A CONGRESSMAN wants all Filipinos except for the richest — 10% of the population — to get at least P1,000 each in cash aid during the month-long Luzon-wide lockdown that has been extended by two more weeks until April 30.

In a statement, Albay Rep. Jose Maria Clemente S. Salceda on Tuesday said he had asked President Rodrigo R. Duterte to include the middle class in the state’s financial assistance program.

“As long as you’re a Filipino and you’re not rich, you will receive assistance,” he said.

In his letter dated March 25, the congressman said his proposal would be “for ease of administration, ease of accountability and to avoid arbitrariness in selecting eligible beneficiaries and sectors.”

Mr. Duterte extended the so-called enhanced community quarantine for the main Luzon island to contain the coronavirus disease 2019 that has sickened almost 4,000, with 177 deaths.

The Department of Health reported 104 new infections on Tuesday, bringing the total to 3,764. Fourteen more patients died, raising the death toll to 177, it said in a bulletin. Eleven more patients recovered, bringing the number of those who have gotten well to 84, it added.

Health Secretary Francisco T. Duque III said about 80% of the confirmed COVID-19 cases in the country are in Metro Manila.

The Davao Region has the highest number of COVID-19 cases outside Luzon with 79 cases, followed by Central Visayas with 39, he said.

Mr. Duque said there were now 11 testing laboratories in the country — nine government and two private facilities — and seven other hospitals are undergoing certification to be allowed to test samples.

The government targets to increase its testing capacity to as many as 10,000 daily by the end of April, he said.

Meanwhile, presidential Spokesman Salvador S. Panelo said the government was studying the feasibility of house-to-house mass testing for COVID-19. But Spokesman and Cabinet Secretary Karlo Alexei B. Nograles said the tests would prioritize patients who have severe symptoms, people with mild symptoms with contact of travel history, and those who don’t show symptoms but have travel or contact history.

In his letter to Mr. Duterte, Mr. Salceda said the costs of basic income approximate the P200 billion being projected for the emergency subsidy program. “In fact, it may be cheaper. To cover 90% of the population would require P198.2 billion. To cover 80% would require P176.2 billion.”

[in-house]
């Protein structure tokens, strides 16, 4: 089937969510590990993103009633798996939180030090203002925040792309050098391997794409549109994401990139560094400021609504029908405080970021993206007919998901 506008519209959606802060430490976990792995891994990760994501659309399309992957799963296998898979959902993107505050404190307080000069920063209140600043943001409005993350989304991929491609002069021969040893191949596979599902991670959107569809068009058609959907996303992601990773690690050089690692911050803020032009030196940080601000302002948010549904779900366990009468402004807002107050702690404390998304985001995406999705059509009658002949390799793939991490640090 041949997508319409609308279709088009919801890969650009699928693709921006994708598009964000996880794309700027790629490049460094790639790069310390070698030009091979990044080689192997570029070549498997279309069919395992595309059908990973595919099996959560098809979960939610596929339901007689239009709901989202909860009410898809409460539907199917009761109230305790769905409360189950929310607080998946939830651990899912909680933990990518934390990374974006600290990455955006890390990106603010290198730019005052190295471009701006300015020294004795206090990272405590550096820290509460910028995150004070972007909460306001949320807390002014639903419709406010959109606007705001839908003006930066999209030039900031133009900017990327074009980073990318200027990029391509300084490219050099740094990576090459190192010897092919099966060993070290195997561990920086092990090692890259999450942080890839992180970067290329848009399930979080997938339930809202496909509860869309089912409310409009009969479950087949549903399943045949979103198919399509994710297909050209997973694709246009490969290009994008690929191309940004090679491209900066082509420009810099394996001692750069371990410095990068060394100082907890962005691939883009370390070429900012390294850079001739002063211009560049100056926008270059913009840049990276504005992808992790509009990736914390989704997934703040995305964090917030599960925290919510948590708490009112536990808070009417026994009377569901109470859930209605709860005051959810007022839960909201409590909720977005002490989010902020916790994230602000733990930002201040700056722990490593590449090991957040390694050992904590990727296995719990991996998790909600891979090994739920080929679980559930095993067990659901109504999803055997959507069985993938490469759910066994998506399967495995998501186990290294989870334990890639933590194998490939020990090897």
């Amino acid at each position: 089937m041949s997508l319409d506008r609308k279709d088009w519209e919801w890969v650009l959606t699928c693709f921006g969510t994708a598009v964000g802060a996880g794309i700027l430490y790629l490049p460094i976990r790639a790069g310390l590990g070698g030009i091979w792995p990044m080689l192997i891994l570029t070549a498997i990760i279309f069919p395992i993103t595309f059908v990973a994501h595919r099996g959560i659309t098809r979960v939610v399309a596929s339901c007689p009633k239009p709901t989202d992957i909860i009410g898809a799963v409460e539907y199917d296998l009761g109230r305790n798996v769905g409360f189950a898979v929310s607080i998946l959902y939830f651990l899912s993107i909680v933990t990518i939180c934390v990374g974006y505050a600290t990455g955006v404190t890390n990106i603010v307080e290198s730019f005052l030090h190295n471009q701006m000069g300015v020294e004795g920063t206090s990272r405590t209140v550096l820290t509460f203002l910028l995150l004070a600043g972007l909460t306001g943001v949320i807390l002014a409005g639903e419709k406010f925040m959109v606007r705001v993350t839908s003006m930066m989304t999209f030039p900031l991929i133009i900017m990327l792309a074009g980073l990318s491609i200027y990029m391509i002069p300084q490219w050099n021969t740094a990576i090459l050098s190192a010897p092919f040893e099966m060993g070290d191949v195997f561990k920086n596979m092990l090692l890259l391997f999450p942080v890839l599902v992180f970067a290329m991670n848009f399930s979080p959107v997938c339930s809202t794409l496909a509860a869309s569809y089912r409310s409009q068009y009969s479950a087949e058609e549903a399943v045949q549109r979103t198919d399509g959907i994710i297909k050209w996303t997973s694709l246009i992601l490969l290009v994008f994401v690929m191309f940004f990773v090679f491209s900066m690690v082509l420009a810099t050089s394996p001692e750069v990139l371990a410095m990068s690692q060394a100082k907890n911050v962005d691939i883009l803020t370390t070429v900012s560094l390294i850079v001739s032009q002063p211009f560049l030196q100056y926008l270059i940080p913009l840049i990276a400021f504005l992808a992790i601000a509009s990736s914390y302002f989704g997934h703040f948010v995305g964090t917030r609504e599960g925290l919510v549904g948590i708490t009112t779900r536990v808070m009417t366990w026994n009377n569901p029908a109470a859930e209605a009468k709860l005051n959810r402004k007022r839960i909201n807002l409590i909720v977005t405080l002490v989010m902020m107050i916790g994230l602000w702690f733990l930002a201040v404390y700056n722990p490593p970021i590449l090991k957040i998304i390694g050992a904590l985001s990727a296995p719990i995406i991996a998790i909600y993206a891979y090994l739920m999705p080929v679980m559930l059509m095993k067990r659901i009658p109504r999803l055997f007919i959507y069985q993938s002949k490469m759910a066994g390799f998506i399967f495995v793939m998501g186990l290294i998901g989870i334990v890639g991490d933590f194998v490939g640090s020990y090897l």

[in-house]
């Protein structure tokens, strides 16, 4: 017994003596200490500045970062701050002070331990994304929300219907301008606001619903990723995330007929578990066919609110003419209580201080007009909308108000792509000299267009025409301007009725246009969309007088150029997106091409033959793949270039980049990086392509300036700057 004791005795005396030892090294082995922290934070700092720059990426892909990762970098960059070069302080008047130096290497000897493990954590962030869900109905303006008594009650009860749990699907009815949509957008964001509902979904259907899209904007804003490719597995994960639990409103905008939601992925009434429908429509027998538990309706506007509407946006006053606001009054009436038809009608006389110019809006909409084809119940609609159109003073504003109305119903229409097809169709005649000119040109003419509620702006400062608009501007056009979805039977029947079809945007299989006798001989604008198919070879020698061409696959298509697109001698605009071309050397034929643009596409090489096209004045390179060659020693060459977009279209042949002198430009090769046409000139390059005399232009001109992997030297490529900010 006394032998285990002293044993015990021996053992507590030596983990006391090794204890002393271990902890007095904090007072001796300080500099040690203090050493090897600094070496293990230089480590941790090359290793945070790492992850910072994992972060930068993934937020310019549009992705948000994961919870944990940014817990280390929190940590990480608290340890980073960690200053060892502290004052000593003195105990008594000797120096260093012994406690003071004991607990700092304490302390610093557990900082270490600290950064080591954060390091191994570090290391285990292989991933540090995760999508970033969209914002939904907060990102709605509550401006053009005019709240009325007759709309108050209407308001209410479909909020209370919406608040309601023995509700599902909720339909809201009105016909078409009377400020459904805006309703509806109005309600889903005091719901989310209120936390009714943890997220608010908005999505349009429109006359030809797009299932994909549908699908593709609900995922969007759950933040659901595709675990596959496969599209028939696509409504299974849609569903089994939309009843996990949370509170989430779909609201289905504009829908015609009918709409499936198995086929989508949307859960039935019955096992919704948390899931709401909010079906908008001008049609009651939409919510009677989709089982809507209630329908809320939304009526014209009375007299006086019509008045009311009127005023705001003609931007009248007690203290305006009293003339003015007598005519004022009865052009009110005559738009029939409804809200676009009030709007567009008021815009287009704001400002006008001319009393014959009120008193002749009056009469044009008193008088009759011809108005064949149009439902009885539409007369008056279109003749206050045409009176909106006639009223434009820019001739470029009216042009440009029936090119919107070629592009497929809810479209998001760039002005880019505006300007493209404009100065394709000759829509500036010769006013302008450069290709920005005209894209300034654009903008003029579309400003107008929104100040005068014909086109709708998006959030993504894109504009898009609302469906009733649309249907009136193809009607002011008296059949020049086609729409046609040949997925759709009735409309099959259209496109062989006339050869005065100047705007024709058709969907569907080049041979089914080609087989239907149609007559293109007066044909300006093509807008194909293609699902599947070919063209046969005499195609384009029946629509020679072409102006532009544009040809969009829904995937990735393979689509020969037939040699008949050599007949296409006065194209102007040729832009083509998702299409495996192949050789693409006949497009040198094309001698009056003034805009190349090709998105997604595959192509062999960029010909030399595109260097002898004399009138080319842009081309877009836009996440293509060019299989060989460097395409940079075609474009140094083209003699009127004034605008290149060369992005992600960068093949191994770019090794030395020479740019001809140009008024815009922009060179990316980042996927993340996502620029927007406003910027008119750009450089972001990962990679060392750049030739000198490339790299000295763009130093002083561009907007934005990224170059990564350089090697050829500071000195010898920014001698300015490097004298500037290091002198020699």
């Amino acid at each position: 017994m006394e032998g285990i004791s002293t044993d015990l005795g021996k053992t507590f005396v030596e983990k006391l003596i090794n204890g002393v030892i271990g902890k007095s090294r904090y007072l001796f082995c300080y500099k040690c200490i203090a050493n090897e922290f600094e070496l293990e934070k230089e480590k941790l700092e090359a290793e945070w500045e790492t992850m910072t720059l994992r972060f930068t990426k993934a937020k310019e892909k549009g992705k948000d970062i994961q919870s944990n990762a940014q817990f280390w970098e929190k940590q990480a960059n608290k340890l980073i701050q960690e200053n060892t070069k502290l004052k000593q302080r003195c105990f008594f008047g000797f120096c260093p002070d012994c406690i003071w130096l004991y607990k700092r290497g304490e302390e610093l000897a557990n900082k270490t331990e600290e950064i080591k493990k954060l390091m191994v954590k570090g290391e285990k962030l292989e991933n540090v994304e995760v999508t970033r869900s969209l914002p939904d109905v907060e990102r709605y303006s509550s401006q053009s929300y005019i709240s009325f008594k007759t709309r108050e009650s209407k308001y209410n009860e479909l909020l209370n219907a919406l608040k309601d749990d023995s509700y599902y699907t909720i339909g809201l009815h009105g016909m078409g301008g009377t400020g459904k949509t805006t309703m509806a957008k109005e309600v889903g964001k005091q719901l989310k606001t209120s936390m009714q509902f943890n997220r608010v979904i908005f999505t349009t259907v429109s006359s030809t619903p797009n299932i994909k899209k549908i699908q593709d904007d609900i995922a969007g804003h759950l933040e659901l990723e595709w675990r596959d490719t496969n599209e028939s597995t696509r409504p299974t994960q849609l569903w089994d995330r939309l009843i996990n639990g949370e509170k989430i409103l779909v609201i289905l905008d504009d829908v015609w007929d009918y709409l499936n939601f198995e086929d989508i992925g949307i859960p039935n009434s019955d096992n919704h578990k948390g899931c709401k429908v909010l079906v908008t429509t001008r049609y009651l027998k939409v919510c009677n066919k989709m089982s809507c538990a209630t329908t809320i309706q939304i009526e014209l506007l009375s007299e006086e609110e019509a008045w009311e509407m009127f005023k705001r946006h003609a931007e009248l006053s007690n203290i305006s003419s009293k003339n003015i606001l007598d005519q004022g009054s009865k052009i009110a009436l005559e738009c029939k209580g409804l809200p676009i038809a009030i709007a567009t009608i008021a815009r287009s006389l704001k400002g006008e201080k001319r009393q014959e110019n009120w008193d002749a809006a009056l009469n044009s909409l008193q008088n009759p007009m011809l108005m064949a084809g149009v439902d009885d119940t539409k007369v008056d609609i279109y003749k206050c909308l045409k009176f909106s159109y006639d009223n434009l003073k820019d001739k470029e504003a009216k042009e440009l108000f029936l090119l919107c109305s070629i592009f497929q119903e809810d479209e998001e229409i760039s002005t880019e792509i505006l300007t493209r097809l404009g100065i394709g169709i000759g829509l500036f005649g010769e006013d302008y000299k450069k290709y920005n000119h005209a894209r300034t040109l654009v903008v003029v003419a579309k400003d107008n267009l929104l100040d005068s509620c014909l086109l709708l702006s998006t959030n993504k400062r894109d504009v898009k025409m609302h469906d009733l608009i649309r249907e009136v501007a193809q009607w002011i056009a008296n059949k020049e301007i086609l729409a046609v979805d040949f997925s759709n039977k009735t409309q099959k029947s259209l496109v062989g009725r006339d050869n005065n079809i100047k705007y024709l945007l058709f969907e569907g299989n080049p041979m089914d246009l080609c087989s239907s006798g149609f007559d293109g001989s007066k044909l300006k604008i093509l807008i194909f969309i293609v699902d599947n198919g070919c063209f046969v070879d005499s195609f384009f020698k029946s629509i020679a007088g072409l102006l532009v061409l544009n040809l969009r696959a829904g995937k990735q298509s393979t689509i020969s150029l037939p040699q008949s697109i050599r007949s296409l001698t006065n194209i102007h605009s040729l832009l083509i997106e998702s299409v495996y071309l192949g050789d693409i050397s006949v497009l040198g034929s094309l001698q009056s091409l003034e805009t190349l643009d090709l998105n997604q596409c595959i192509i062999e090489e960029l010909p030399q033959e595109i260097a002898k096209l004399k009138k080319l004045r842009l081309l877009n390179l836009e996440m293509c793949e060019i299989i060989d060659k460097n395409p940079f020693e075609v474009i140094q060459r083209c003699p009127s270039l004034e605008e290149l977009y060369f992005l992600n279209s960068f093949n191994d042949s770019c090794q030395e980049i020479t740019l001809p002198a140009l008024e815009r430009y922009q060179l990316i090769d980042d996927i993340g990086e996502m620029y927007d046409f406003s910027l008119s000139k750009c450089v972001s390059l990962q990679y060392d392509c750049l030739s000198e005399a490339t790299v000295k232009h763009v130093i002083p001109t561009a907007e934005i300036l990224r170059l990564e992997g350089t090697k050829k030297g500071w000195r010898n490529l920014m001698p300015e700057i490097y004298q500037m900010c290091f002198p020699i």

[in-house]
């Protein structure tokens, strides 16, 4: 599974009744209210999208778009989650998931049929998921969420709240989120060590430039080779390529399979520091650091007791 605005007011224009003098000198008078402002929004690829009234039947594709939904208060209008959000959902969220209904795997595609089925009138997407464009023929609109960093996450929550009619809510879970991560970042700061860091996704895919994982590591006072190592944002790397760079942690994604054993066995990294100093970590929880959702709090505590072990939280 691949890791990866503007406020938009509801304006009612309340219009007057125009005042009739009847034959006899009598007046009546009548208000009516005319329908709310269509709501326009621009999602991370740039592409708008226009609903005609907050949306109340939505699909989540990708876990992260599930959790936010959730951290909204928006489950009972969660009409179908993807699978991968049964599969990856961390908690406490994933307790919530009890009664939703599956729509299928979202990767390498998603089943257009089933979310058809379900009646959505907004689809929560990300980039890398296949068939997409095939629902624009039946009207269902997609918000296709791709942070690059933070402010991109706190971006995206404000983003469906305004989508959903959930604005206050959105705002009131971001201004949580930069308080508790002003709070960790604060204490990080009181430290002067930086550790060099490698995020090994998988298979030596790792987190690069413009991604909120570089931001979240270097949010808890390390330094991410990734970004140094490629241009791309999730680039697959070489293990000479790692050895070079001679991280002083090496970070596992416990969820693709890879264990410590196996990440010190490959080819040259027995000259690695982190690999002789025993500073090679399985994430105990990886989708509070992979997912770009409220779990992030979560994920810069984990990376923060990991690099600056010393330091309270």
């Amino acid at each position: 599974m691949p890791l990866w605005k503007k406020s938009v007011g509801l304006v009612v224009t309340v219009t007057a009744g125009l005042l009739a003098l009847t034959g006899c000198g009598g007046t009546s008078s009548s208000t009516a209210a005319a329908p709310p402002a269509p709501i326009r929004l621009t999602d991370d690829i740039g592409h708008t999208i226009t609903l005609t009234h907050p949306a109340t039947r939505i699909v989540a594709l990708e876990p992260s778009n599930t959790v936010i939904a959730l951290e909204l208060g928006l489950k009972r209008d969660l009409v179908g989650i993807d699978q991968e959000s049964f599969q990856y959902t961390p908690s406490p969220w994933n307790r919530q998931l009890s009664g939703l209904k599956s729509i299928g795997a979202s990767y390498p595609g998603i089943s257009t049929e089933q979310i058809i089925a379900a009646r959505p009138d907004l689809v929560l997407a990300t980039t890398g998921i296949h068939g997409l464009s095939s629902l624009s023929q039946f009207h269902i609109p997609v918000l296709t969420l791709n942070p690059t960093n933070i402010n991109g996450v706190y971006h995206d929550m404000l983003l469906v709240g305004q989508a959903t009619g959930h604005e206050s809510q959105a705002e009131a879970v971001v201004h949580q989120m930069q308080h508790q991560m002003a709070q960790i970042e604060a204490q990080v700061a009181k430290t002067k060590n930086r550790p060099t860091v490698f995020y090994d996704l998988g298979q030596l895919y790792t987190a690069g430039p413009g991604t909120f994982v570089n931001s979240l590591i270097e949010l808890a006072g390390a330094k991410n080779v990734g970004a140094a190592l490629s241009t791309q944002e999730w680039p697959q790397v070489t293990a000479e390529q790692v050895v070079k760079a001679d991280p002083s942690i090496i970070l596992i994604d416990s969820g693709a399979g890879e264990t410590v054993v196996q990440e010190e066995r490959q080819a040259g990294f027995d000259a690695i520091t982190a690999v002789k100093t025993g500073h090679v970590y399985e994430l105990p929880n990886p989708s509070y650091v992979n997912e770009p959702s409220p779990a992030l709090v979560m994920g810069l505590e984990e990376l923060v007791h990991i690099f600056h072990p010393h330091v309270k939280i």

The lawmaker said an “open application system” for the cash aid would be much simpler to enforce.

“As an entitlement earned by simple virtue of citizenship and income, it would be depoliticized,” Mr. Salceda said.

“It also does away with overlaps where households qualify under two or more bases for entitlement.”

Local governments are expected to get almost P31 billion each in cash aid from the National Government during the lockdown.

The Budget department will release the amount that is equivalent to a month of local governments’ internal revenue allotment worth P30.82 billion, President Duterte said in his second weekly report to Congress.

The financial aid will come from the 2020 budget of the Public Works department for discontinued infrastructure projects.

Congress earlier gave Mr. Duterte special powers to deal with the COVID-19 pandemic, including re-aligning the 2020 national budget.

Albay Rep. Edcel C. Lagman said the power raises “fundamental problems and overriding issues,” saying it “negates the income-generating reality of infrastructure projects particularly for workers in the grassroots.”

“The discontinuance and reallocation of appropriated projects in the General Appropriations Act in order to generate forced or contrived savings have been outlawed by the Supreme Court,” Mr. Lagman said.


Party-list Rep. Rowena Niña O. Taduran said the government should give tax credits to middle-income earners during the lockdown.

“I call on the government to extend financial assistance to middle-income earners via a tax credit equivalent to the amount distributed to poor families under the social amelioration program,” she said in a statement.

“Having to pay P5,000 to P8,000 less in taxes means P5,000 to P8,000 more that they can use for their personal needs,” she said.

The tax credits would boost their purchasing power and help stimulate the economy, which has been brought to a standstill by the COVID-19 pandemic, Ms. Taduran said.

Also on Tuesday, the government approved P5 billion more in aid to workers who lost their jobs amid a Luzon-wide lockdown to contain COVID-19.

An inter-agency task force made up of Cabinet secretaries approved the extra budget for the Labor department, Secretary Nograles told a news briefing on Tuesday.

The Labor department earlier said it needed P5 billion more aside from the P2 billion allotted for its job assistance program.

About 600,000 workers have been displaced during the lockdown; the President suspended classes, work and public transportation, ordering people to stay in their homes. — Genshen L. Espedido and Gillian M. Cortez